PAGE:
Translocation of silica nanospheres through giant unilamellar vesicles (GUVs) induced by a high frequency electromagnetic field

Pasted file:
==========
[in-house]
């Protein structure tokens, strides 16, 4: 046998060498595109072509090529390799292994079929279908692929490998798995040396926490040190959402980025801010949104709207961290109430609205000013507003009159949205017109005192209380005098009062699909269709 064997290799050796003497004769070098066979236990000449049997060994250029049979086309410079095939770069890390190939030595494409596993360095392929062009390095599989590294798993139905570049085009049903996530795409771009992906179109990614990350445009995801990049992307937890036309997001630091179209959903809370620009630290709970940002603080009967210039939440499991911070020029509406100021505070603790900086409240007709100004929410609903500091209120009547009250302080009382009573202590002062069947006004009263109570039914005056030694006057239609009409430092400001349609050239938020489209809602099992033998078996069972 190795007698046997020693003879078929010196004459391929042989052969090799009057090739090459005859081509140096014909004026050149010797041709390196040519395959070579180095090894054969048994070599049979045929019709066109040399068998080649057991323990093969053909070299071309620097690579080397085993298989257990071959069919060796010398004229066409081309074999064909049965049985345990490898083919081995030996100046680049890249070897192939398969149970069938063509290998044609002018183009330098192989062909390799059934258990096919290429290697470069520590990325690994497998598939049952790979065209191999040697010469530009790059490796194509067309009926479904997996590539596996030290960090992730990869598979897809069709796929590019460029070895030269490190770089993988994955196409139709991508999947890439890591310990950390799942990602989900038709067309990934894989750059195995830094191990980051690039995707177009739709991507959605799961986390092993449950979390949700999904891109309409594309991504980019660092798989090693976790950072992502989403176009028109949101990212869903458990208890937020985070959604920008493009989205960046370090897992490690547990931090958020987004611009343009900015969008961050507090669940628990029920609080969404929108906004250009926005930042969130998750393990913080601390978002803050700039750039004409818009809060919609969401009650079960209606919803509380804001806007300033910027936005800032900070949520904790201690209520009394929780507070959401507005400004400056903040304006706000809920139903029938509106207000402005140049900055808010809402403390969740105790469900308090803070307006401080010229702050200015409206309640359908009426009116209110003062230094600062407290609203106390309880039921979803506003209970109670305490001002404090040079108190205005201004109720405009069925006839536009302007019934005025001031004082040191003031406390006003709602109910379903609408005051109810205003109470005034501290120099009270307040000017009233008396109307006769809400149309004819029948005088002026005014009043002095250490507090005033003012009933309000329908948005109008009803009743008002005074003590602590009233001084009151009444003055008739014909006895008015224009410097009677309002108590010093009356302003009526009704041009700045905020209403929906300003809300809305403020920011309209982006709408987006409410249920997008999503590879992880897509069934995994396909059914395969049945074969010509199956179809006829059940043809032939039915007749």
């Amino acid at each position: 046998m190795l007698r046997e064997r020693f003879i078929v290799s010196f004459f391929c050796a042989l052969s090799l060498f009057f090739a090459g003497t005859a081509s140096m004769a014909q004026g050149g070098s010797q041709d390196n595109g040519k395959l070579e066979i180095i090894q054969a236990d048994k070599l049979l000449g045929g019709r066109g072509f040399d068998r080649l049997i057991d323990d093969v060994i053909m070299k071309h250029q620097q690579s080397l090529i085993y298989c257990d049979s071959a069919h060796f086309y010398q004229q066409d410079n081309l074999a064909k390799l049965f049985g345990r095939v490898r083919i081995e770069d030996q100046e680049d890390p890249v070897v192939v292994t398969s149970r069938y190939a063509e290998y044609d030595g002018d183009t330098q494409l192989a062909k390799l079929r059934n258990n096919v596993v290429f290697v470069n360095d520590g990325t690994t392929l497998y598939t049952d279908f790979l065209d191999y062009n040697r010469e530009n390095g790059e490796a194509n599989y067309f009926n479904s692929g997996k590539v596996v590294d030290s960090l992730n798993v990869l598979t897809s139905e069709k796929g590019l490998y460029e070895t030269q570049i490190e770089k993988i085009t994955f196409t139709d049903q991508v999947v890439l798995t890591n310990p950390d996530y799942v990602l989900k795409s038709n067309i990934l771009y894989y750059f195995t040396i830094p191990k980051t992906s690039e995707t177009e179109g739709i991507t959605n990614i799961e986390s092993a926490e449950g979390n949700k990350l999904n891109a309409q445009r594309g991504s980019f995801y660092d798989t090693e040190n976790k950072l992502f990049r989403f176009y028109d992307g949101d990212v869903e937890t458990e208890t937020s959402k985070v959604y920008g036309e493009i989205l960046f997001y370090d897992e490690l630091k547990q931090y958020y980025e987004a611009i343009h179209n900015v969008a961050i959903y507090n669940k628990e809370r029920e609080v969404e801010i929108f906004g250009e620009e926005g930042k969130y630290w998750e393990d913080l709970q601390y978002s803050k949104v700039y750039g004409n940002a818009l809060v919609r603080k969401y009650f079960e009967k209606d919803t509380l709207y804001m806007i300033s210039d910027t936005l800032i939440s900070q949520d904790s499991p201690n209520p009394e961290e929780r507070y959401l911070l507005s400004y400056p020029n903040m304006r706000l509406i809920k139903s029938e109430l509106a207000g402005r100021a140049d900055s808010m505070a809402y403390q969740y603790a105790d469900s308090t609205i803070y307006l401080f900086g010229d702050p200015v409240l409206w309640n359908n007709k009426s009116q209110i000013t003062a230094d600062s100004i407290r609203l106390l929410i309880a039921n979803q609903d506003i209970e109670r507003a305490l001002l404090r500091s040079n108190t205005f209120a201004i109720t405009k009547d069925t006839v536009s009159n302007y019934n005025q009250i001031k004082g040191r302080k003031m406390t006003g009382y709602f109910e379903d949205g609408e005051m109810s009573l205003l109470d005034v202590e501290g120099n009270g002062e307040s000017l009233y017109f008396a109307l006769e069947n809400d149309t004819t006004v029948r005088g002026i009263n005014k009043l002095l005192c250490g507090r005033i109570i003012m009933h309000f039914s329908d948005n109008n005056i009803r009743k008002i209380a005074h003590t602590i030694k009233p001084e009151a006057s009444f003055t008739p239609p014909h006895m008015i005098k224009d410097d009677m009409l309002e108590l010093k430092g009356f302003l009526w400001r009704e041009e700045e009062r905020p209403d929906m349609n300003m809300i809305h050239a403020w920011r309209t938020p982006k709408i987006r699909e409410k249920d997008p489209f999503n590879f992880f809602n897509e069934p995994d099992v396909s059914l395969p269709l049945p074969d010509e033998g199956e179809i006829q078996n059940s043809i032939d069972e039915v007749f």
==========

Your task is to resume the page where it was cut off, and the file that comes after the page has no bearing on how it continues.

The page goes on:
Membrane model systems capable of mimicking live cell membranes were used for the first time in studying the effects arising from electromagnetic fields (EMFs) of 18 GHz where membrane permeability was observed following exposure. A present lack of understanding of the mechanisms that drive such a rapid change in membrane permeabilization as well as any structural or dynamic changes imparted on biomolecules affected by high-frequency electromagnetic irradiation limits the use of 18 GHz EMFs in biomedical applications. A phospholipid, 1,2-dioleoyl-sn-glycero-3-phosphocholine (DOPC) labelled with a fluorescent marker 1,2-dioleoyl-sn-glycero-3-phosphoethanolamine-N-(lissamine rhodamine B sulfonyl) (rhodamine-DOPE) was used in constructing the giant unilamellar vesicles (GUVs). After three cycles of exposure, enhanced membrane permeability was observed by the internalisation of hydrophilic silica nanospheres of 23.5 nm and their clusters. All-atom molecular dynamics simulations of 1-palmitoyl-2-oleoyl-sn-glycero-3-phosphocholine (POPC) membranes exposed to high frequency electric fields of different field strengths showed that within the simulation timeframe only extremely high strength fields were able to cause an increase in the interfacial water dynamics characterized by water dipole realignments. However, a lower strength, high frequency EMF induced changes of the water hydrogen bond network, which may contribute to the mechanisms that facilitate membrane permeabilization in a longer timeframe.
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